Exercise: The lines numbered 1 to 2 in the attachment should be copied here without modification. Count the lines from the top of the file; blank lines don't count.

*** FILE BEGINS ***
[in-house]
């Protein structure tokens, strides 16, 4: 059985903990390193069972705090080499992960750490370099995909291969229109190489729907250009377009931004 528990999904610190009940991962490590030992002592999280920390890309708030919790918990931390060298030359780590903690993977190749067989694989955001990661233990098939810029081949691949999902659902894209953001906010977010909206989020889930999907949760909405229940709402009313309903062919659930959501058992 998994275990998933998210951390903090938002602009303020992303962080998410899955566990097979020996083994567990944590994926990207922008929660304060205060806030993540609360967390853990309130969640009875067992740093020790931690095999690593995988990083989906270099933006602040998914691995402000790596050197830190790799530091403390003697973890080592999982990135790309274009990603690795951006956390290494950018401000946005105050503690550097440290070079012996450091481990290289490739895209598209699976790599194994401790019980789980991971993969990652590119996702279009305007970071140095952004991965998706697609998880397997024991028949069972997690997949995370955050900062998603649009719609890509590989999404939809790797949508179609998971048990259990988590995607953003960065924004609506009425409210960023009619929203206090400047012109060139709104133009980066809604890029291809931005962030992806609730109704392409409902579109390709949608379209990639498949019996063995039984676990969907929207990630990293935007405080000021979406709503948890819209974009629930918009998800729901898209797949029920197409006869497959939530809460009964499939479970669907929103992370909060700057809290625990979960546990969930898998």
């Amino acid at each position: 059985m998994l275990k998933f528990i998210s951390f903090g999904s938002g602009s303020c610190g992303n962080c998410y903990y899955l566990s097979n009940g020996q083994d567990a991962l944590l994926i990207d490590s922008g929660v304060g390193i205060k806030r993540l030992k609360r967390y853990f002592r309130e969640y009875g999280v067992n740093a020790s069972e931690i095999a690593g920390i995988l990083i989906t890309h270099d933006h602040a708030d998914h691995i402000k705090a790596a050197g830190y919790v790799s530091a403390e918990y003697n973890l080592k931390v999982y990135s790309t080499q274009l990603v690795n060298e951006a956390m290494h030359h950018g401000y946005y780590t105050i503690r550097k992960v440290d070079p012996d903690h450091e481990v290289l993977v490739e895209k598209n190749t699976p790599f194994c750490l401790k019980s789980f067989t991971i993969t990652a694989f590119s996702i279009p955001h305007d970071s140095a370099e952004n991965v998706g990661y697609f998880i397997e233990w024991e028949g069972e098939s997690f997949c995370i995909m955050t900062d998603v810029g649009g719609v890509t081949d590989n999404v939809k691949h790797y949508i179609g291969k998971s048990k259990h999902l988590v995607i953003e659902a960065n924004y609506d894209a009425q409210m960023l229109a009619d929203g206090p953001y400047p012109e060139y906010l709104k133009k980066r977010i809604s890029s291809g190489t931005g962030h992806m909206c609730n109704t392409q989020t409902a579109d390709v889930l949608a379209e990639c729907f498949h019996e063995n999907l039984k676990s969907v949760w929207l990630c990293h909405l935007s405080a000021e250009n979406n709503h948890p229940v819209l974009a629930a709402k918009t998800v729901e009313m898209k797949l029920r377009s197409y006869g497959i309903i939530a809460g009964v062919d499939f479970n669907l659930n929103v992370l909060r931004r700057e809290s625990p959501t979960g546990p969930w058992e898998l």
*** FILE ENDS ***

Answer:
[in-house]
């Protein structure tokens, strides 16, 4: 059985903990390193069972705090080499992960750490370099995909291969229109190489729907250009377009931004 528990999904610190009940991962490590030992002592999280920390890309708030919790918990931390060298030359780590903690993977190749067989694989955001990661233990098939810029081949691949999902659902894209953001906010977010909206989020889930999907949760909405229940709402009313309903062919659930959501058992 998994275990998933998210951390903090938002602009303020992303962080998410899955566990097979020996083994567990944590994926990207922008929660304060205060806030993540609360967390853990309130969640009875067992740093020790931690095999690593995988990083989906270099933006602040998914691995402000790596050197830190790799530091403390003697973890080592999982990135790309274009990603690795951006956390290494950018401000946005105050503690550097440290070079012996450091481990290289490739895209598209699976790599194994401790019980789980991971993969990652590119996702279009305007970071140095952004991965998706697609998880397997024991028949069972997690997949995370955050900062998603649009719609890509590989999404939809790797949508179609998971048990259990988590995607953003960065924004609506009425409210960023009619929203206090400047012109060139709104133009980066809604890029291809931005962030992806609730109704392409409902579109390709949608379209990639498949019996063995039984676990969907929207990630990293935007405080000021979406709503948890819209974009629930918009998800729901898209797949029920197409006869497959939530809460009964499939479970669907929103992370909060700057809290625990979960546990969930898998």